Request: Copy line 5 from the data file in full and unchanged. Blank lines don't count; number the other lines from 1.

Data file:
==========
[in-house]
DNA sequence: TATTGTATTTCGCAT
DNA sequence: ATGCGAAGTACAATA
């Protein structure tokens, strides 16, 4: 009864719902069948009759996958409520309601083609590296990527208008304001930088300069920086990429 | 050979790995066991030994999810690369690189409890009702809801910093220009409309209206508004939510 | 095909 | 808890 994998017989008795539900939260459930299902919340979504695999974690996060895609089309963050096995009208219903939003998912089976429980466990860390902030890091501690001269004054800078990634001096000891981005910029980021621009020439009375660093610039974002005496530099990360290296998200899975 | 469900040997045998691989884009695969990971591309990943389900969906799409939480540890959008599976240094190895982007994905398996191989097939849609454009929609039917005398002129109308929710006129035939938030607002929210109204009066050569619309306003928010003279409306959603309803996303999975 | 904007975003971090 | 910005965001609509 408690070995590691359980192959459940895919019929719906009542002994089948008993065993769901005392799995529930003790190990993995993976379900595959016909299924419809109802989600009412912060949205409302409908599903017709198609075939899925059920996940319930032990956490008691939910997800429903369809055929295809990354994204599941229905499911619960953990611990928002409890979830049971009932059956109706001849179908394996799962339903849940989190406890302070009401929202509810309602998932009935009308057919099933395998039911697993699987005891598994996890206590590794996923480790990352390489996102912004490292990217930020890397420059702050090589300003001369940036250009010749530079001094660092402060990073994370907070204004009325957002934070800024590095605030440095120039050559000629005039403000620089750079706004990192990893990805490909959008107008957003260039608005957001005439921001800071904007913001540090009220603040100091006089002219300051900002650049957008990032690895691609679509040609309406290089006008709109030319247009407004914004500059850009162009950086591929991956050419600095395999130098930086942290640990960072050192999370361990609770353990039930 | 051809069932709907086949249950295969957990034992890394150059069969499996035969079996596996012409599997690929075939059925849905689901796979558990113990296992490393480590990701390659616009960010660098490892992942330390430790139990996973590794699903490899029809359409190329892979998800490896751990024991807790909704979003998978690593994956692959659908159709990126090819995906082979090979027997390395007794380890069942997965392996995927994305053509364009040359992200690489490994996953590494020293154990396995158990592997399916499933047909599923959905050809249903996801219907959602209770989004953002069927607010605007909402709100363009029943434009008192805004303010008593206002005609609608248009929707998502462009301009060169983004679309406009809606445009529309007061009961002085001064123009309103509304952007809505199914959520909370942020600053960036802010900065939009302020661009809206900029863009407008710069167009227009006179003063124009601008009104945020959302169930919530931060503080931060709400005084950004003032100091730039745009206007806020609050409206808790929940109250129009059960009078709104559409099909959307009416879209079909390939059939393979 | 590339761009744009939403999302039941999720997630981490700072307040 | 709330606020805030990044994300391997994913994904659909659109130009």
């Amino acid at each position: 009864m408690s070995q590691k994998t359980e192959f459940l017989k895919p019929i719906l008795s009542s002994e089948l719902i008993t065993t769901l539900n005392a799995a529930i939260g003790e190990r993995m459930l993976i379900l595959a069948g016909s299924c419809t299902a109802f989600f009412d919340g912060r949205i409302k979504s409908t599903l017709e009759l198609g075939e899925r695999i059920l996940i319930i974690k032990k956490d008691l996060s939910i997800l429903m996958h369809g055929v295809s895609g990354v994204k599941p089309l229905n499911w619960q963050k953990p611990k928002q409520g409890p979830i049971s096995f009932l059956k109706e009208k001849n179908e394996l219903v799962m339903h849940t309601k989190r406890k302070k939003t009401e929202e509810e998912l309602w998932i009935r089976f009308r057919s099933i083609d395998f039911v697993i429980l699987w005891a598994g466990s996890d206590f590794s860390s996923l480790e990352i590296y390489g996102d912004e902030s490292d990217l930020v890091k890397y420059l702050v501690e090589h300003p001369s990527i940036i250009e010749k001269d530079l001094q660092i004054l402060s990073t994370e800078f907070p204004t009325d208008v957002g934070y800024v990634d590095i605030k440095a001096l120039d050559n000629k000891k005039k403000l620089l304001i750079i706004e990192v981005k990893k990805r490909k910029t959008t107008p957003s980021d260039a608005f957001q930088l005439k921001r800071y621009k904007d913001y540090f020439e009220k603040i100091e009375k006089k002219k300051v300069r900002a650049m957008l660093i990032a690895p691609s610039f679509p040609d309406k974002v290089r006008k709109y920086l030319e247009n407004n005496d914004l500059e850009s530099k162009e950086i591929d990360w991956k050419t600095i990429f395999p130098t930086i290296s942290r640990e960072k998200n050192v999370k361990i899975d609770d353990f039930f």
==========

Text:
């Amino acid at each position: 009864m408690s070995q590691k994998t359980e192959f459940l017989k895919p019929i719906l008795s009542s002994e089948l719902i008993t065993t769901l539900n005392a799995a529930i939260g003790e190990r993995m459930l993976i379900l595959a069948g016909s299924c419809t299902a109802f989600f009412d919340g912060r949205i409302k979504s409908t599903l017709e009759l198609g075939e899925r695999i059920l996940i319930i974690k032990k956490d008691l996060s939910i997800l429903m996958h369809g055929v295809s895609g990354v994204k599941p089309l229905n499911w619960q963050k953990p611990k928002q409520g409890p979830i049971s096995f009932l059956k109706e009208k001849n179908e394996l219903v799962m339903h849940t309601k989190r406890k302070k939003t009401e929202e509810e998912l309602w998932i009935r089976f009308r057919s099933i083609d395998f039911v697993i429980l699987w005891a598994g466990s996890d206590f590794s860390s996923l480790e990352i590296y390489g996102d912004e902030s490292d990217l930020v890091k890397y420059l702050v501690e090589h300003p001369s990527i940036i250009e010749k001269d530079l001094q660092i004054l402060s990073t994370e800078f907070p204004t009325d208008v957002g934070y800024v990634d590095i605030k440095a001096l120039d050559n000629k000891k005039k403000l620089l304001i750079i706004e990192v981005k990893k990805r490909k910029t959008t107008p957003s980021d260039a608005f957001q930088l005439k921001r800071y621009k904007d913001y540090f020439e009220k603040i100091e009375k006089k002219k300051v300069r900002a650049m957008l660093i990032a690895p691609s610039f679509p040609d309406k974002v290089r006008k709109y920086l030319e247009n407004n005496d914004l500059e850009s530099k162009e950086i591929d990360w991956k050419t600095i990429f395999p130098t930086i290296s942290r640990e960072k998200n050192v999370k361990i899975d609770d353990f039930f």